French fries are actually very easy to make ahead and store in your freezer that you may never buy another bag of frozen fries ever, ever again…
Why are Yukon Gold potatoes better?
How many potatoes?
How do I slice the potatoes?
Soaking Your Potatoes
Soak the potato slices in cold water for at least one hour, perhaps even overnight. The longer, the better.
Soaking your potatoes removes the starch and will end up making your French fries extra crispy and keep them from sticking to each other when you are cooking them.
Cooking Your French Fries
Most cooks and chefs agree that the best way to getting those perfectly crispy fries that you’re craving is to double fry your potatoes—first for five or six minutes at 300° to cook the middle of the potato, and then frying them a second time at 400° to cook the outside.
Using a deep-fat thermometer will help ensure that the oil is at the proper temperature before you start adding your potatoes to the water.
Drain the potatoes.. Pat them dry with paper towels or a clean dishcloth.
Be sure to use a pot that is large and tall enough—such as a tall 8-quart soup pot, to contain the oil without overflowing when the potatoes are slipped in.
Pour enough oil into the pan that it measures about 1-1/2″ deep.
Heat the oil over high heat until it reaches 300.
Carefully drop small batches of potatoes to the hot oil. Frying too many French fries at once makes them less crispy.
The oil should bubble lightly. The temperature of the oil will drop to about 260 F after the potatoes are added.
Fry for about five minutes.
Remove from the oil using a pair of tongs or a slotted metal spoon.
Increase the heat to 400 degrees.
Fry a second time in batches about five more minutes, until they are crisp and golden-brown.
A third dish that you can make with extra baked potatoes is Baked Potato Soup.
The perfect Baked Potato Soup will be a creamy, hearty soup chock full of cheese, onion, sour cream and bacon.
So let’s get cooking…
4 large russet potatoes—baked, peeled and cubed)
Cook the bacon in a Dutch oven or stockpot over medium-high heat until crisp and browned.
Transfer bacon to a paper towel-lined plate.
Drain off all but 2Tbsp of the bacon grease.
Once the bacon has cooled, crumble it into small pieces..
4 tbsp unsalted Challenge Butter
2 garlic cloves, minced
1/4C onion, diced
Melt butter i n the skillet with the bacon grease in a Dutch oven or stock pot.
Saute the onions and garlic in the butter and bacon grease over medium heat until the onion becomes translucent….about two or three minutes.
3 cups chicken stock
1C half and half
Turn the burner that you used to cook the bacon down to low.
Whisk in flour until smooth. Cook for about a minute or two.
Stir in milk, chiicken broth, and half-and-half, whisking constantly until smooth and thick,
Bring to a light simmer.
Whisk in the salt, garlic salt and pepper.
Simmer for 6min, until the mixture has thickened slightly.
1C sour cream
2C shredded cheddar
¼X chopped green onion or green onions
Stir in potatoes. Use a potato masher to mash some of the potatoes a few times to break them up a bit.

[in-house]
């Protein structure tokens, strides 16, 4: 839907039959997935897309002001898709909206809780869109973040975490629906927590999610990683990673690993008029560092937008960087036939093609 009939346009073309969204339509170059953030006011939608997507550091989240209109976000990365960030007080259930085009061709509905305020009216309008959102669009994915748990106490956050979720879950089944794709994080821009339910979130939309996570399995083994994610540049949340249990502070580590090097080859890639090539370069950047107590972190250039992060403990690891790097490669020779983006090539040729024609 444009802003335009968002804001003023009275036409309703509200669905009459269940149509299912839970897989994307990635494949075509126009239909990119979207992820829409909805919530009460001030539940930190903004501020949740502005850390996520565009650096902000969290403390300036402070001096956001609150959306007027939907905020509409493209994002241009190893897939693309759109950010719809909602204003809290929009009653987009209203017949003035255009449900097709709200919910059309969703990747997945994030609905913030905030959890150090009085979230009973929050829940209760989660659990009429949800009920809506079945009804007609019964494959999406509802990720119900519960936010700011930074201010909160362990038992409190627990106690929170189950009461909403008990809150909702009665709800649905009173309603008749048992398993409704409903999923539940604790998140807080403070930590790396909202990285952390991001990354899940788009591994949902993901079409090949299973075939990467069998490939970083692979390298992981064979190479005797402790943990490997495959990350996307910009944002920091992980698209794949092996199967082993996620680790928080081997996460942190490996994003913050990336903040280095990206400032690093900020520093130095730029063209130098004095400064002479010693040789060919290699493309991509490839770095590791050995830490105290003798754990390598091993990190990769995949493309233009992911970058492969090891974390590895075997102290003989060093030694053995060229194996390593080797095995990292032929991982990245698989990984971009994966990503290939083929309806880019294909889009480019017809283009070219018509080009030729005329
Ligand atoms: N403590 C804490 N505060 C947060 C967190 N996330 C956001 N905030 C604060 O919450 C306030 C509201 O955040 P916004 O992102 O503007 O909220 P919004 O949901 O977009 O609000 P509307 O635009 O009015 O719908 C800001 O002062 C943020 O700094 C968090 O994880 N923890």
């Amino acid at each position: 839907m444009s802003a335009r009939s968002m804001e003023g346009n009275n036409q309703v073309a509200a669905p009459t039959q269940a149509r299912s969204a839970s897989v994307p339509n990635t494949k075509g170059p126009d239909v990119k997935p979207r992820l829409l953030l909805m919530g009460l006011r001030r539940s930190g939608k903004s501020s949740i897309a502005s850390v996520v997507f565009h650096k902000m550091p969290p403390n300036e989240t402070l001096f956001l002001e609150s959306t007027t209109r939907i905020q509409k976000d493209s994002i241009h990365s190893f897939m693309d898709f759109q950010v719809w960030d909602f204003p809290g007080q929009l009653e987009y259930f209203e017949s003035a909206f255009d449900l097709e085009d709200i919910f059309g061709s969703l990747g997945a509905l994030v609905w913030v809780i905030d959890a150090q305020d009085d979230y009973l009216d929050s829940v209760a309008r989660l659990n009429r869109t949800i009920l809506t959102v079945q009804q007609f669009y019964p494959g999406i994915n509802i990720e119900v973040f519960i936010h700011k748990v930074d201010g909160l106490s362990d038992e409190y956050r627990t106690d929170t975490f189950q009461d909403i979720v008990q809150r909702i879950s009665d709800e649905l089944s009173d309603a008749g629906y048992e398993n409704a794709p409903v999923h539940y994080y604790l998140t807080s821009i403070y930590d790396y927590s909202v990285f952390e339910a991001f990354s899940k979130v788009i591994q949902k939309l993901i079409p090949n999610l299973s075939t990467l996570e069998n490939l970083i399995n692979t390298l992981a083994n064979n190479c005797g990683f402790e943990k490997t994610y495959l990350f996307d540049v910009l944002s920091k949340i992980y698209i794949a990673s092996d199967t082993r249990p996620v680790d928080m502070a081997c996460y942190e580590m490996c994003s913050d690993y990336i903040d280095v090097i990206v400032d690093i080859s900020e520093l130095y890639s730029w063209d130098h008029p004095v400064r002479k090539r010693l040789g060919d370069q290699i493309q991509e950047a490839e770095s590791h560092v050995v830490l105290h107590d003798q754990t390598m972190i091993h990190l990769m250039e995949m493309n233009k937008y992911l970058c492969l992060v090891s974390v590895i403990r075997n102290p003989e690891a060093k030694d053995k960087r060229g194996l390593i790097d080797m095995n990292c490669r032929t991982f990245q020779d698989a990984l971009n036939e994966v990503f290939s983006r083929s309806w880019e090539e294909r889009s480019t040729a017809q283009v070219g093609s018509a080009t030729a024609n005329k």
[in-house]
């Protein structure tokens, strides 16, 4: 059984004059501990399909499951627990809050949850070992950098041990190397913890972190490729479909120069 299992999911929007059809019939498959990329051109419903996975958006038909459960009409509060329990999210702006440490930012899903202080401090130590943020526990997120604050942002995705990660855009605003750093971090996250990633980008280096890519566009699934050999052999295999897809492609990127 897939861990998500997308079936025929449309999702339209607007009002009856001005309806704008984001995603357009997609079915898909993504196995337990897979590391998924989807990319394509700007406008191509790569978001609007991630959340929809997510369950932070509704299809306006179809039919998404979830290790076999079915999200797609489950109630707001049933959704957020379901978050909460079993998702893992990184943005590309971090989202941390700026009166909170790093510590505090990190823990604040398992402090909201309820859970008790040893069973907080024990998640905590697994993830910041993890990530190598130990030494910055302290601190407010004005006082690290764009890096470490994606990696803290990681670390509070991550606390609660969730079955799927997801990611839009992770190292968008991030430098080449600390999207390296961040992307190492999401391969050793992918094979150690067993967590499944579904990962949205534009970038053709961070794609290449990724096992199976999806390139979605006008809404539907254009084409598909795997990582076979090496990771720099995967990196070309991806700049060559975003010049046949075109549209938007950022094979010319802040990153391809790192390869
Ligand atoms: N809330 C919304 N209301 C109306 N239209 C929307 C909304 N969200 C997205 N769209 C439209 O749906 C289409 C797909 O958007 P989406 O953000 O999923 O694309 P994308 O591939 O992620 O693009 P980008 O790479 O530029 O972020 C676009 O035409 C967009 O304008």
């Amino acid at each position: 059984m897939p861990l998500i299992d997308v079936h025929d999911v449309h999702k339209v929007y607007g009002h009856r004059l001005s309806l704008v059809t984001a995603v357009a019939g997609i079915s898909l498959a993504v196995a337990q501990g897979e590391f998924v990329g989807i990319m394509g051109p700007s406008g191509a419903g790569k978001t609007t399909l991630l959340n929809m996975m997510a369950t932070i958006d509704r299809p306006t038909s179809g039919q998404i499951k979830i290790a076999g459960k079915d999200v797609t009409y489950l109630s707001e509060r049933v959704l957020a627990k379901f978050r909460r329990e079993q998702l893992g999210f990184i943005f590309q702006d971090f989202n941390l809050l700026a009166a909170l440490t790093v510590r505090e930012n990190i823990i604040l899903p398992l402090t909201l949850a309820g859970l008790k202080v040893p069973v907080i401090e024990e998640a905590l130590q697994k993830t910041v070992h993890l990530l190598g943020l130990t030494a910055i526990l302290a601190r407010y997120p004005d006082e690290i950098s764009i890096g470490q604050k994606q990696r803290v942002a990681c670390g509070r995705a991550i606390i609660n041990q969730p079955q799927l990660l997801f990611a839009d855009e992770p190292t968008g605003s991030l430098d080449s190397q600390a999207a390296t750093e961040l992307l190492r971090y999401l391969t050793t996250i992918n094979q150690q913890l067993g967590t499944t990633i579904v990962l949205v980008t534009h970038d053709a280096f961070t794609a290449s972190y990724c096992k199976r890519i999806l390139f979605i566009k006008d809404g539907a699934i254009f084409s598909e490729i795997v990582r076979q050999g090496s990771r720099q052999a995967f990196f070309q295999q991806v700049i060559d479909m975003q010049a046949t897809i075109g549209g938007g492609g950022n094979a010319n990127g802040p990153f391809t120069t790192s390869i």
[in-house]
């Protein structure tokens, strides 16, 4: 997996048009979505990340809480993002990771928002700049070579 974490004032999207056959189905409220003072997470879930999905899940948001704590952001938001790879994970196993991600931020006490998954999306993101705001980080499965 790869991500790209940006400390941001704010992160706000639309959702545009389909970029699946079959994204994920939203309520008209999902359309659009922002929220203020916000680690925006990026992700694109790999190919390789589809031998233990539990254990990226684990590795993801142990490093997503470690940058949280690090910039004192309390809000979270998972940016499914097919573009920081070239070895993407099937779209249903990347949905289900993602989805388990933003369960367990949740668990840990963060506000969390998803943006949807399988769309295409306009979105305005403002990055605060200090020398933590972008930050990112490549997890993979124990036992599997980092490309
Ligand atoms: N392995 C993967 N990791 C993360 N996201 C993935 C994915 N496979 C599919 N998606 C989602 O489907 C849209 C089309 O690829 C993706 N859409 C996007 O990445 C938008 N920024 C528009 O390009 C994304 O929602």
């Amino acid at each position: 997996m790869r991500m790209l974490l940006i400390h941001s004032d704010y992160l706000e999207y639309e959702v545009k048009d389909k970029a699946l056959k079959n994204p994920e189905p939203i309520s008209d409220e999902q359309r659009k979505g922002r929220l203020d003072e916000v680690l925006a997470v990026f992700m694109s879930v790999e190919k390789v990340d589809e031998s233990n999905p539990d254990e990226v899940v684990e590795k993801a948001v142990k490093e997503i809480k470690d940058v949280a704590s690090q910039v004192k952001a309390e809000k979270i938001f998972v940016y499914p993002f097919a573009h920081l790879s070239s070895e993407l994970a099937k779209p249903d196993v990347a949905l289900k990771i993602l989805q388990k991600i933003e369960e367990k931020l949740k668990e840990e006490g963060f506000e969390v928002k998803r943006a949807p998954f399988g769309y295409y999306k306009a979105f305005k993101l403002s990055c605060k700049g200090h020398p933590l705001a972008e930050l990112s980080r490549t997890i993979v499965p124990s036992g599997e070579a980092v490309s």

Increase the stove temperature slightly to bring to a boil, stirring frequently.
Mix in sour cream, 1C cheddar cheese, some of the bacon (save the remaining cheese and bacon for topping).
Continue cooking, stirring frequently, until cheese is melted, stirring frequently.
If your soup is too thin and watery, add more half-and-half or instant potato flakes.
If your soup is too thick, add more chicken broth.
Remove the pot from the heat.
Remove from heat.
Top individual servings with remaining cheese, remaining bacon, green onion, and sour cream.
So let’s check our Mr. Potato Head and his fellow companions….actually the group has two different cliques—each based on the amount of starch and water that they contain.
These groups are the following…
Let’s look at the characteristics of a starchy potato…
flesh coats your knife with a white, milky film when you cut into it
The most common type of starchy potato is the russet potato, also known as an Idaho potato or Burbank potato.…russet potatoes are in fact the most common type of potato grown in the United States. Russet potatoes are the type of potato most people think of when they think about buying potatoes in the grocery store.
There are actually numerous varieties of russet potatoes. A few of their characteristics are…
Cooking methods that are best for starchy potatoes include…
These cooking methods create a crisp crust and keep the interior moist.
Starchy potatoes are not good for dishes that require the potatoes to hold their shape.—such as potato salads, soups, stews, and potatoes au gratin—because the flesh flakes and easily separates after cooking.
However, these potatoes are great for making…
So let’s start actually cooking by using the cooking method that we are currently talking about—deep frying—by frying up some potato chips and French fries..
The first breading that we are going to look at is for…
Baking Soda Batter…
Because most of us have had it sitting in our pantry or fridge for how long without knowing what to do with it?
There is sits, day after day, week after week…sad and lonely.
Yet this big yellow box contains hidden secrets lurking beyond its cardboard…
And of course the obvious…Baking.
But baking soda can also make a great batter for frying seafood, chicken, meat and vegetables.
Baking Soda vs. Baking Powder
Both baking soda and baking powder are leavening agents primarily used in baking. This means that whenever they reacts with an acidic compound—such as molasses, cream of tartar, lemon juice, yogurt, buttermilk, cocoa, and vinegar—.carbon dioxide is released.
This carbon dioxide being released serves many purposes, such as…
But what IS the difference between the two…and which should you be using?
Baking powder is actually baking soda…but combined with cream of tartar and about one-third as strong as baking soda.